10. damric

    damric

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    I just saw The Daily Show's segment on SOPA. John Stewart hilarious as usual.

    http://www.cinemablend.com/television/Watch-Jon-Stewart-SOPA-Rant-Daily-Show-38792.html

    People really need to contact their senators and representatives and tell them that we don't need these useless new regulations, in any shape or form.

    I'd much rather have a minority of the population being able to freeload media than have any amount of my own liberties taken away. If greedy corporations want to crack down, then they should research new ways to encrypt, scramble, or otherwise make it a hassle to pirate said media, and make good incentives to purchase legitimate versions. Instead they are wasting billions on lobbying.
     
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  11. Kreij

    Kreij Senior Monkey Moderator Staff Member

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    They are. It's called DRM and it doesn't effect the pirates in the least.
     
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  12. Batou1986

    Batou1986

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    The saying "locks are for honest people" applies to the realm of software as well.
     
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  13. v12dock

    v12dock

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    I like how the Obama administration has not REALLY taken a stance SOPA gives bad PR something a one billion dollar organization doesn't need bad PR 9 months from election. It's all greed just because Hollywood needs more money lets destroy the internet.

    Here is a novel idea how about you make a product that is worth buying, you are not losing billion of dollars in revenue when NO ONE would buy the product to begin with. I really think the criminal that back SOPA and PIPA had to go the extremes because ISPs were not being compliant with their insane wishes maybe if simply had to pay the retail value of the item you pirated instead of $5000
     
  14. KieX

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    As we saw with Megaupload, there's no need for new laws to enforce IP protection. But fight it as we might, the government can haz all. Sad truth.

    If it was really a matter of protecting IP, then the first thing needed would be to update the antiquated copyright system which has never provisioned for the advent and proliferation of the internet.

    Good luck USA, Europe is not far behind with their soulless politicians.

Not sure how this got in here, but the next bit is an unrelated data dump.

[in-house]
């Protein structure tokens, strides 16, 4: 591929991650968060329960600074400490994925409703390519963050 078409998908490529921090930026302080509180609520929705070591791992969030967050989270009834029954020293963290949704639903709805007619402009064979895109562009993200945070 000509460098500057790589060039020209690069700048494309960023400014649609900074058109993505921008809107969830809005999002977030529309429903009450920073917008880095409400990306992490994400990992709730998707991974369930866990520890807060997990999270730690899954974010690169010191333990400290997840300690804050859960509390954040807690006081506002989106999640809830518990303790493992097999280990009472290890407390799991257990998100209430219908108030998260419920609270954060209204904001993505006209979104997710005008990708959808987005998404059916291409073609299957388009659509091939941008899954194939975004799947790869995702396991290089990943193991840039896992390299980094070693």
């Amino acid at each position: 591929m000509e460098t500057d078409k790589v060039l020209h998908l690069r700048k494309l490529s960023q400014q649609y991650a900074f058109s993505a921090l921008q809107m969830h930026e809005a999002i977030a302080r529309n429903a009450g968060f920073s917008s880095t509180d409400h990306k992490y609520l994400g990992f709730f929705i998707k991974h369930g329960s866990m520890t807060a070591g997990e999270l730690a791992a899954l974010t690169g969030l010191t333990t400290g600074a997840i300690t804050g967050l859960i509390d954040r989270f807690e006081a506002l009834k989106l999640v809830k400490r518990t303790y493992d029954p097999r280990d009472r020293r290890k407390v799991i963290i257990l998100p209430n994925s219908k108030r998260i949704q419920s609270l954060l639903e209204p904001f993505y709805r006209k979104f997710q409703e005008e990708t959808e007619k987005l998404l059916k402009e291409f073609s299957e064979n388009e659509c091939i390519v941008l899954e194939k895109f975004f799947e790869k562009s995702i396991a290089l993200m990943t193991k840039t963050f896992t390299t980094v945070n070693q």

15. Radical_Edward

    Radical_Edward

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    "Senator Ron Wyden (D-Oregon)"

    Goddammit Ron, stop being such an idiot. :shadedshu
     
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  16. jmcslob

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    No!
     
  17. xenocide

    xenocide

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    I think the difference is in how things are handled. It even says with OPEN the content owners have to contact the ITC who will issue C&D's on people whom they deem have broken the law. It's not a unilateral blocking of web content at the Entertainment Industries request like SOPA was.
     
  18. FordGT90Concept

    FordGT90Concept "I go fast!1!11!1!"

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    But, if they pass OPEN, the MPAA will likely still pursue "SOPA Plus." Might as well not give them anything.
     
    Last edited: Jan 25, 2012
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  19. Damn_Smooth

    Damn_Smooth

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    Well fuck me, I've never been so tempted to start pirating shit. Maybe if we all do it we can cost them enough money that they wouldn't be able to afford to draft these bills that take away our rights.
     
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  20. Super XP

    Super XP

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    This has nothing to do with pirates. These new laws or bills are setup to eventually remove the rights from mankind. I think it's about time everbody say NO to this nonesense.

    You can put lipstick on a pig, it's still a pig, it would just look nicer on the outside.

    People we are over legislated, and it's getting nuts.
     
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  21. wahdangun

    wahdangun New Member

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    i think its not a really stupid bill like SOPA.

    take a look at this :

    If the ITC investigation finds that a foreign registered website is ‘primarily’ and ‘willfully’ infringing on the IP rights of a U.S. rights holder.


    so if the admin can prove that he\she didn't that there were copyright content in their website then the admin and their website will not ended like megaupload.